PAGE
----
Article

A Method for Registration of 3-D Shapes

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Abstract

This paper describes a general purpose, representation independent method for the accurate and computationally efficient registration of 3-D shapes including free-form curves and surfaces. The method handles the full six-degrees of freedom and is based on the iterative closest point (ICP) algorithm, which requires only a procedure to find the closest point on a geometric entity to a given point. The ICP algorithm always converges monotonically to the nearest local minimum of a mean-square distance metric, and experience shows that the rate of convergence is rapid during the first few iterations. Therefore, given an adequate set of initial rotations and translations for a particular class of objects with a certain level of 'shape complexity', one can globally minimize the mean-square distance metric over all six degrees of freedom by testing each initial registration. For examples, a given 'model' shape and a sensed 'data' shape that represents a major portion of the model shape can be registered in minutes by testing one initial translation and a relatively small set of rotations to allow for the given level of model complexity. One important application of this method is to register sensed data from unfixtured rigid objects with an ideal geometric model prior to shape inspection. The described method is also useful for deciding fundamental issues such as the congruence (shape equivalence) of different geometric representations as well as for estimating the motion between point sets where the correspondences are not known. Experimental results show the capabilities of the registration algorithm on point sets, curves, and surfaces.

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... Since we evaluate on synthetic scenes without a meaningful physical scale, we report the absolute numbers without any physical unit. The baseline methods either assume a fixed camera [58] or predict the camera [53,43] and, in both cases, we apply ICP [3] to rigidly align their meshes with the ground truth in order to compare to our method, which assumes camera motion is known. ...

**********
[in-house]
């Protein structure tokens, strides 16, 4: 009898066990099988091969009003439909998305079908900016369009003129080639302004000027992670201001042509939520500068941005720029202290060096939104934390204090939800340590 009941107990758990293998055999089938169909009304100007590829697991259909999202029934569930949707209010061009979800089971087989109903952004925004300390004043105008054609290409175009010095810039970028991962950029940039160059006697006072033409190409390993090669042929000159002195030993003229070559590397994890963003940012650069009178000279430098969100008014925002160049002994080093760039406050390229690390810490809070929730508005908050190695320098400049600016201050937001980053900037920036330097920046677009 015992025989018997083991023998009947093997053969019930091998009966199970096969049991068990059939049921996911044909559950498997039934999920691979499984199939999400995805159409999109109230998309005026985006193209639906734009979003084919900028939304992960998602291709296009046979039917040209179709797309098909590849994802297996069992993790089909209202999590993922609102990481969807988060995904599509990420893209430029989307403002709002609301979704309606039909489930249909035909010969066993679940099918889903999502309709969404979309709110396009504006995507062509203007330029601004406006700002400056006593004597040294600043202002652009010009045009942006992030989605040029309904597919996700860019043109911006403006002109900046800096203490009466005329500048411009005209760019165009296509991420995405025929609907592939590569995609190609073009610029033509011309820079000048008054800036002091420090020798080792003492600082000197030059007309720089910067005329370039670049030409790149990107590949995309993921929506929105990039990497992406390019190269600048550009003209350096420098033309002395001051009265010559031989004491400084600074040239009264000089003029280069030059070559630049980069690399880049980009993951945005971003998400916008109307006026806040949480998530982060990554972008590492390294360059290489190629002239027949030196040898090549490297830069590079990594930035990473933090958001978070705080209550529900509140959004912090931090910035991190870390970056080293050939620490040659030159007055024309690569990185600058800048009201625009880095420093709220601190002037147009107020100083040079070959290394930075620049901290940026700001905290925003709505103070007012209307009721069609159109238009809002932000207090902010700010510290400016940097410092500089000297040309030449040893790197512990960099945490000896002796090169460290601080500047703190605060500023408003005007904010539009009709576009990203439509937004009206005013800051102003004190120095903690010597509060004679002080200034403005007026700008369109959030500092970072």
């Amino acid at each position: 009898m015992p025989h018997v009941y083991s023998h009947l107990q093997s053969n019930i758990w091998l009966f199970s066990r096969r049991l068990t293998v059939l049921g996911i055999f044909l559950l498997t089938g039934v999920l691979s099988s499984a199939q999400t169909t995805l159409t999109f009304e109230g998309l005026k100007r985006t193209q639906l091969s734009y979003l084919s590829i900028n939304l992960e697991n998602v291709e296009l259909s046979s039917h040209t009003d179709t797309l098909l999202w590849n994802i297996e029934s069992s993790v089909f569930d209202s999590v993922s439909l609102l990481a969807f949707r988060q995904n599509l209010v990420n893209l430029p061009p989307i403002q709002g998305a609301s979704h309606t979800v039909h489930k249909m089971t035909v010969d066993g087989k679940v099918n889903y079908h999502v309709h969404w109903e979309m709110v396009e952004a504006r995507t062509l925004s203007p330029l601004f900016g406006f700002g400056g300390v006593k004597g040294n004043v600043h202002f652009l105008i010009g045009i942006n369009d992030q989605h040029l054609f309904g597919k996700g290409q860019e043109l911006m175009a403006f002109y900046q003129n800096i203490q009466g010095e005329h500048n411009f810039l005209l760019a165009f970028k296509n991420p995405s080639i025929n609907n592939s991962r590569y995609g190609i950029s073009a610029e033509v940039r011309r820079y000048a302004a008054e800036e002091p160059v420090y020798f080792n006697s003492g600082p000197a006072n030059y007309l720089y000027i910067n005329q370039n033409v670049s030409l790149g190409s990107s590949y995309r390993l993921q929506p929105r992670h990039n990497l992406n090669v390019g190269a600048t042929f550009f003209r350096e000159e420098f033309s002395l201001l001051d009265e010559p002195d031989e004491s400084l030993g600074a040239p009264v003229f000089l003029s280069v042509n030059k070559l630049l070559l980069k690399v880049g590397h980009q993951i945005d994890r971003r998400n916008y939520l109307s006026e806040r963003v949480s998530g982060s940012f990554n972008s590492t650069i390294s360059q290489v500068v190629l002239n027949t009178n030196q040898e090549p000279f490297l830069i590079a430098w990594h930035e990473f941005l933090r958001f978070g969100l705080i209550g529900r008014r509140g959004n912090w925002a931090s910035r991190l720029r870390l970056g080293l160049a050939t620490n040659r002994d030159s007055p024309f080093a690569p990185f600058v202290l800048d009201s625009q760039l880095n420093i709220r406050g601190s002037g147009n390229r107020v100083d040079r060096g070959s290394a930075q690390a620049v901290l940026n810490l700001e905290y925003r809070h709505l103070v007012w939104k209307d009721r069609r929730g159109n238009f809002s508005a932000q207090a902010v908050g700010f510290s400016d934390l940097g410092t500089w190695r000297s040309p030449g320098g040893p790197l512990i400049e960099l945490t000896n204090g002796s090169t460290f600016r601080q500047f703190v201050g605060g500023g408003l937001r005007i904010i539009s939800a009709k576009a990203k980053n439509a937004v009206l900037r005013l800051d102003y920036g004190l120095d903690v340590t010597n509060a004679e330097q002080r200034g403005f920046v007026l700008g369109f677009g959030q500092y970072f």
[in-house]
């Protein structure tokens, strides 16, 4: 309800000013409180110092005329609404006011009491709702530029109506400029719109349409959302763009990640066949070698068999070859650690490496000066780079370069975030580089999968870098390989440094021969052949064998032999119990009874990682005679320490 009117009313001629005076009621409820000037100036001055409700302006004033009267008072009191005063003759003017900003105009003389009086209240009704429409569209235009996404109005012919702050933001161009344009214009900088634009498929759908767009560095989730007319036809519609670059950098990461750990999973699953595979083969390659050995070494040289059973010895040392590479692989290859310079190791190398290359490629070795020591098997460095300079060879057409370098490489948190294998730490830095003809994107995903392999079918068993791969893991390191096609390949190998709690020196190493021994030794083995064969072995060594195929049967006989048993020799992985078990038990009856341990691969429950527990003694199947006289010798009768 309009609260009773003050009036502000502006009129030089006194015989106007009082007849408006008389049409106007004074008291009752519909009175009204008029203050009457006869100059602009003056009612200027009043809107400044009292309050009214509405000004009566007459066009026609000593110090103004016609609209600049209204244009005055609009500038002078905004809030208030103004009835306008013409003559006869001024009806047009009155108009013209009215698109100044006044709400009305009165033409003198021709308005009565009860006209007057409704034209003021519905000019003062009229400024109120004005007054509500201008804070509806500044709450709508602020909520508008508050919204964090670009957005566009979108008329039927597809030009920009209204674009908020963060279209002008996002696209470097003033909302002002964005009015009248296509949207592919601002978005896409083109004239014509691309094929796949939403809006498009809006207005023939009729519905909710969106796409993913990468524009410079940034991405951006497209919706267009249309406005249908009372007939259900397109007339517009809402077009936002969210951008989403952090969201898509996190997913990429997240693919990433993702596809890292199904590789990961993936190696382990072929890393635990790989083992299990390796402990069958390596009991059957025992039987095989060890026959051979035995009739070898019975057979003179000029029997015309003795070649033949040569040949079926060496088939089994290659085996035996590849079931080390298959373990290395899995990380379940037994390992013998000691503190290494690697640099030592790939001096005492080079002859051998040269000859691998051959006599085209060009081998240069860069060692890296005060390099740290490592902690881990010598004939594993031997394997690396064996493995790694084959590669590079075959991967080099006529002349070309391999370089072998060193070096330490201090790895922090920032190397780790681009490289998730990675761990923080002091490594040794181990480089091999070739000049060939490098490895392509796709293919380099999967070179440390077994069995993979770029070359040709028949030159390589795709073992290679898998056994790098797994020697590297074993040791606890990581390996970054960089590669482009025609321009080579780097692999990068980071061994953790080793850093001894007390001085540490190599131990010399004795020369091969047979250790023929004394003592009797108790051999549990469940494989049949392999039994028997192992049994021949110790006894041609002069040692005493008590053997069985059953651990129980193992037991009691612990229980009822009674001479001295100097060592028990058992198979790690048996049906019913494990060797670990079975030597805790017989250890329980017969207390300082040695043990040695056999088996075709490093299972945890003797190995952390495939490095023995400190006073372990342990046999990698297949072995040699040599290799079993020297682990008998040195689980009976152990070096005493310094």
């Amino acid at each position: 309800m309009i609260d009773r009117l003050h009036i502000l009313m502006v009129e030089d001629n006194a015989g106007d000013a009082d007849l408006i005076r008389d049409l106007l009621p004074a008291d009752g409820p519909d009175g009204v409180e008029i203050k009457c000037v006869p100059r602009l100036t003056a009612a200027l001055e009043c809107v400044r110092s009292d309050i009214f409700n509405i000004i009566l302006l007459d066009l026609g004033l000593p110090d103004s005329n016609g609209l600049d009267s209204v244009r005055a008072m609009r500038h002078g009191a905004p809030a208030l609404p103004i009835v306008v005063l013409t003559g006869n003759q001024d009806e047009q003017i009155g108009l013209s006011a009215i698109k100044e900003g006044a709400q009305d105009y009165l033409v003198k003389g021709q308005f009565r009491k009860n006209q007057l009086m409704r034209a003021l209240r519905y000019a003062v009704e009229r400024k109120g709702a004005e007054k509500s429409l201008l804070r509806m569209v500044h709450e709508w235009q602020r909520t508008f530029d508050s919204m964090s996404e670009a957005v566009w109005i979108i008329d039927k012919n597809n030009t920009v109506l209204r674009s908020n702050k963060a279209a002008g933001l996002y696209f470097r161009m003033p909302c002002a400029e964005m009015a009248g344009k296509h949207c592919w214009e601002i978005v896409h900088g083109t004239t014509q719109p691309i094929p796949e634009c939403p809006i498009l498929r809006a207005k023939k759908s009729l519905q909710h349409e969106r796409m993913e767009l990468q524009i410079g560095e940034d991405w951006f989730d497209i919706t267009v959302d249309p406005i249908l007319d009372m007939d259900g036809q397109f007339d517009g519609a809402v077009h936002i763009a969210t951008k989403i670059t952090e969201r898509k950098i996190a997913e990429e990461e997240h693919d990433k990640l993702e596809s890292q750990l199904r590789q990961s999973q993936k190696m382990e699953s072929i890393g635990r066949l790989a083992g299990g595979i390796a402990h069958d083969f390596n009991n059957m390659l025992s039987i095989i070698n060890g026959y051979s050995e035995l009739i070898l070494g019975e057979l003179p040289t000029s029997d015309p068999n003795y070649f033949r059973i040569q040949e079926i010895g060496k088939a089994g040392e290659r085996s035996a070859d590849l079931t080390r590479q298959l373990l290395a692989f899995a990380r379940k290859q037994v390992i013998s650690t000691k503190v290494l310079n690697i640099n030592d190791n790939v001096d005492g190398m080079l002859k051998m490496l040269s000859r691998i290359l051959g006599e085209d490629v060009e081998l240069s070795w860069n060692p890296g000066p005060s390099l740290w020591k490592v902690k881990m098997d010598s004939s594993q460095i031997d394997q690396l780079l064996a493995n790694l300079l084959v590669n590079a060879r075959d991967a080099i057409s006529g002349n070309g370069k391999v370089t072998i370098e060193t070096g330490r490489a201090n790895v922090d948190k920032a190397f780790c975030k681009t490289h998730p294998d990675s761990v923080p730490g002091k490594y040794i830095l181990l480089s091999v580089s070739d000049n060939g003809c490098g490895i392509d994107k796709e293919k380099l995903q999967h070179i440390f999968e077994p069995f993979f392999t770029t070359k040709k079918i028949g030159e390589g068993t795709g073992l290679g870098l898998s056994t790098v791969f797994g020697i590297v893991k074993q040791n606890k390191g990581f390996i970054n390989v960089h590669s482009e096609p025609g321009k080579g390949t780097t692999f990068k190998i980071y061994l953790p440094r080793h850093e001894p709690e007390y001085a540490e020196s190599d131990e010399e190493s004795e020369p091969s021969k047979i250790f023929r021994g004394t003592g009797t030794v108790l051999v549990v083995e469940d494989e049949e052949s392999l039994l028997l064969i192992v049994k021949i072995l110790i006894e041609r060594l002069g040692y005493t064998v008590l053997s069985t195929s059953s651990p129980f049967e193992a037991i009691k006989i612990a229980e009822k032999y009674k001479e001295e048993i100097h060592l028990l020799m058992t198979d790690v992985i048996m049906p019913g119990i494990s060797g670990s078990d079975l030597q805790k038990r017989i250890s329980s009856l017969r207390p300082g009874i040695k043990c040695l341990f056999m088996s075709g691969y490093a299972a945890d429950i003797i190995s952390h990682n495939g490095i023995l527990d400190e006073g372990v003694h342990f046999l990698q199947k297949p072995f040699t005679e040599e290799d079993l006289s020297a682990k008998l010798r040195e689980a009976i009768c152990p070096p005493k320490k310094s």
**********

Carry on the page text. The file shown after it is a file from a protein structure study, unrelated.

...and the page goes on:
... Step Bones Faces Hypotheses Epochs r1 21 1280 16 20 r2 26 1600 1 10 r3 31 1920 1 10 r4 31 2240 1 10 r5 36 2560 1 10 final 36 2880 1 10 We run the method of Yu et al. [58] in the manner shown in their code 3 . We empirically explored a set of values and found those of Table 7 to perform best when comparing results after rigid alignment with ICP [3] to the ground truth. ...
... Step Bones Faces Hypotheses Epochs r1 21 1280 16 20 r2 26 1600 1 10 r3 31 1920 1 10 r4 31 2240 1 10 r5 36 2560 1 10 final 36 2880 1 10 We run the method of Yu et al. [58] in the manner shown in their code 3 . We empirically explored a set of values and found those of Table 7 to perform best when comparing results after rigid alignment with ICP [3] to the ground truth. ...
Preprint
Capturing general deforming scenes is crucial for many computer graphics and vision applications, and it is especially challenging when only a monocular RGB video of the scene is available. Competing methods assume dense point tracks, 3D templates, large-scale training datasets, or only capture small-scale deformations. In contrast to those, our method, Ub4D, makes none of these assumptions while outperforming the previous state of the art in challenging scenarios. Our technique includes two new, in the context of non-rigid 3D reconstruction, components, i.e., 1) A coordinate-based and implicit neural representation for non-rigid scenes, which enables an unbiased reconstruction of dynamic scenes, and 2) A novel dynamic scene flow loss, which enables the reconstruction of larger deformations. Results on our new dataset, which will be made publicly available, demonstrate the clear improvement over the state of the art in terms of surface reconstruction accuracy and robustness to large deformations. Visit the project page https://4dqv.mpi-inf.mpg.de/Ub4D/.
... When matching, the pose of the template with the highest similarity found by querying in the established template set is used as the rough pose. Then the pose refinement is performed by the iterative closest point (ICP) algorithm (Besl and McKay 1992). The mentioned methods have advantages in detection speed. ...
... Thus, adopting both RGB and depth data to improve the performance of pose estimation becomes a popular topic (Li et al. 2018a;Wang et al. 2019;Xiang et al. 2018;Kehl et al. 2017). Xiang et al. (2018) and Kehl et al. (2017) apply RGB images to predict a rough 6D pose, which is then refined by the ICP (Besl and McKay 1992) algorithm based on depth maps. However, the refinement stage is time-consuming, and the accuracy is strongly influenced by the initial rough pose. ...